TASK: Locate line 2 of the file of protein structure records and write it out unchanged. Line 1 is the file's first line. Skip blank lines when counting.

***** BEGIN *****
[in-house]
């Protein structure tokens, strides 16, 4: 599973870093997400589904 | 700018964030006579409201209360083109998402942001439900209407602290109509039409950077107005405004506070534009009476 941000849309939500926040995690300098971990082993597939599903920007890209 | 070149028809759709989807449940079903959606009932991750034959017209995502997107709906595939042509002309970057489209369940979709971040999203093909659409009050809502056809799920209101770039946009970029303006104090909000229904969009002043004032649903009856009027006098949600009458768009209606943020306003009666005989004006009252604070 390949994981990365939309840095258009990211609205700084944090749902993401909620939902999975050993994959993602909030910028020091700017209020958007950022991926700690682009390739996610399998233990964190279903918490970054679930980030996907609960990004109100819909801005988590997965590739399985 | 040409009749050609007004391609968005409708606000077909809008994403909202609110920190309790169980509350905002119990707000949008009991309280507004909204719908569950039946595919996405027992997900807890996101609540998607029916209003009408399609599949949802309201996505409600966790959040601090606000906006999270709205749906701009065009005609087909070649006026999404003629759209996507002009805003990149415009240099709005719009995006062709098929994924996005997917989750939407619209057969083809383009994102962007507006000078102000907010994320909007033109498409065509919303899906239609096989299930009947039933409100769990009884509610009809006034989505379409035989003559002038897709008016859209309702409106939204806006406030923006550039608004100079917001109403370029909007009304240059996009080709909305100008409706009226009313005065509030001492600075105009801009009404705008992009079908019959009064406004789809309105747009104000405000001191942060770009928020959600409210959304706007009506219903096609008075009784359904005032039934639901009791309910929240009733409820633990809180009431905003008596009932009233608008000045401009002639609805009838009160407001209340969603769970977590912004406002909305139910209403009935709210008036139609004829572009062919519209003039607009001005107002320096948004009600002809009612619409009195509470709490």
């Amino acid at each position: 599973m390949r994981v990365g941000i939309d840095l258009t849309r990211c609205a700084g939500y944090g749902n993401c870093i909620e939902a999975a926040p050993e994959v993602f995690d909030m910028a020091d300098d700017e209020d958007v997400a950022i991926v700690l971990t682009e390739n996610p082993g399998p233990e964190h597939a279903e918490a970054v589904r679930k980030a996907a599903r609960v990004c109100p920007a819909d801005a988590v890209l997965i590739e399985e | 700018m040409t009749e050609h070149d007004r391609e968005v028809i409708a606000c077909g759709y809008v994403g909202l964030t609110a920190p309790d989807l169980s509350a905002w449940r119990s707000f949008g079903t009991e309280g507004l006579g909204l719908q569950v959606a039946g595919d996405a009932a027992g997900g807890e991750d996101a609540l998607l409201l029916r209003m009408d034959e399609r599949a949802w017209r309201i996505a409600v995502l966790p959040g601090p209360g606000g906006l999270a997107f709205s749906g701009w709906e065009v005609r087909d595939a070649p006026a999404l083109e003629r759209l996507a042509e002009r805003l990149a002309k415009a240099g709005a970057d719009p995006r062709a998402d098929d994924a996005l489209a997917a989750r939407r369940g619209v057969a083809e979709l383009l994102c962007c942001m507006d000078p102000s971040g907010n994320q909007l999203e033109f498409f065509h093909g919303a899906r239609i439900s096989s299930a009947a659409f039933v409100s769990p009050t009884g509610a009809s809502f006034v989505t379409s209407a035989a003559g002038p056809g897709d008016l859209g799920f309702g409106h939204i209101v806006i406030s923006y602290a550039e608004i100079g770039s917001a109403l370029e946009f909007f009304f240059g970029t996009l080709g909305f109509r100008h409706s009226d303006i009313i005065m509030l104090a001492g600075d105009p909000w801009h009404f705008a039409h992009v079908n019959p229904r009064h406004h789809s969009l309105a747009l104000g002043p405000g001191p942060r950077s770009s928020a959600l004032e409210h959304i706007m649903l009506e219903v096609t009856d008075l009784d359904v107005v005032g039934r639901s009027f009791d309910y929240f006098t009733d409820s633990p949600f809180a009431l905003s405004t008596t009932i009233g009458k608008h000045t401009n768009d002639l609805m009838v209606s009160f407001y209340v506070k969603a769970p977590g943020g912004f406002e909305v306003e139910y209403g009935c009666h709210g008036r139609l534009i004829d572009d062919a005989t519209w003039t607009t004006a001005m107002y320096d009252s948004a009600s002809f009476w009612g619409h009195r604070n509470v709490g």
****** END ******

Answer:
């Protein structure tokens, strides 16, 4: 599973870093997400589904 | 700018964030006579409201209360083109998402942001439900209407602290109509039409950077107005405004506070534009009476 941000849309939500926040995690300098971990082993597939599903920007890209 | 070149028809759709989807449940079903959606009932991750034959017209995502997107709906595939042509002309970057489209369940979709971040999203093909659409009050809502056809799920209101770039946009970029303006104090909000229904969009002043004032649903009856009027006098949600009458768009209606943020306003009666005989004006009252604070 390949994981990365939309840095258009990211609205700084944090749902993401909620939902999975050993994959993602909030910028020091700017209020958007950022991926700690682009390739996610399998233990964190279903918490970054679930980030996907609960990004109100819909801005988590997965590739399985 | 040409009749050609007004391609968005409708606000077909809008994403909202609110920190309790169980509350905002119990707000949008009991309280507004909204719908569950039946595919996405027992997900807890996101609540998607029916209003009408399609599949949802309201996505409600966790959040601090606000906006999270709205749906701009065009005609087909070649006026999404003629759209996507002009805003990149415009240099709005719009995006062709098929994924996005997917989750939407619209057969083809383009994102962007507006000078102000907010994320909007033109498409065509919303899906239609096989299930009947039933409100769990009884509610009809006034989505379409035989003559002038897709008016859209309702409106939204806006406030923006550039608004100079917001109403370029909007009304240059996009080709909305100008409706009226009313005065509030001492600075105009801009009404705008992009079908019959009064406004789809309105747009104000405000001191942060770009928020959600409210959304706007009506219903096609008075009784359904005032039934639901009791309910929240009733409820633990809180009431905003008596009932009233608008000045401009002639609805009838009160407001209340969603769970977590912004406002909305139910209403009935709210008036139609004829572009062919519209003039607009001005107002320096948004009600002809009612619409009195509470709490």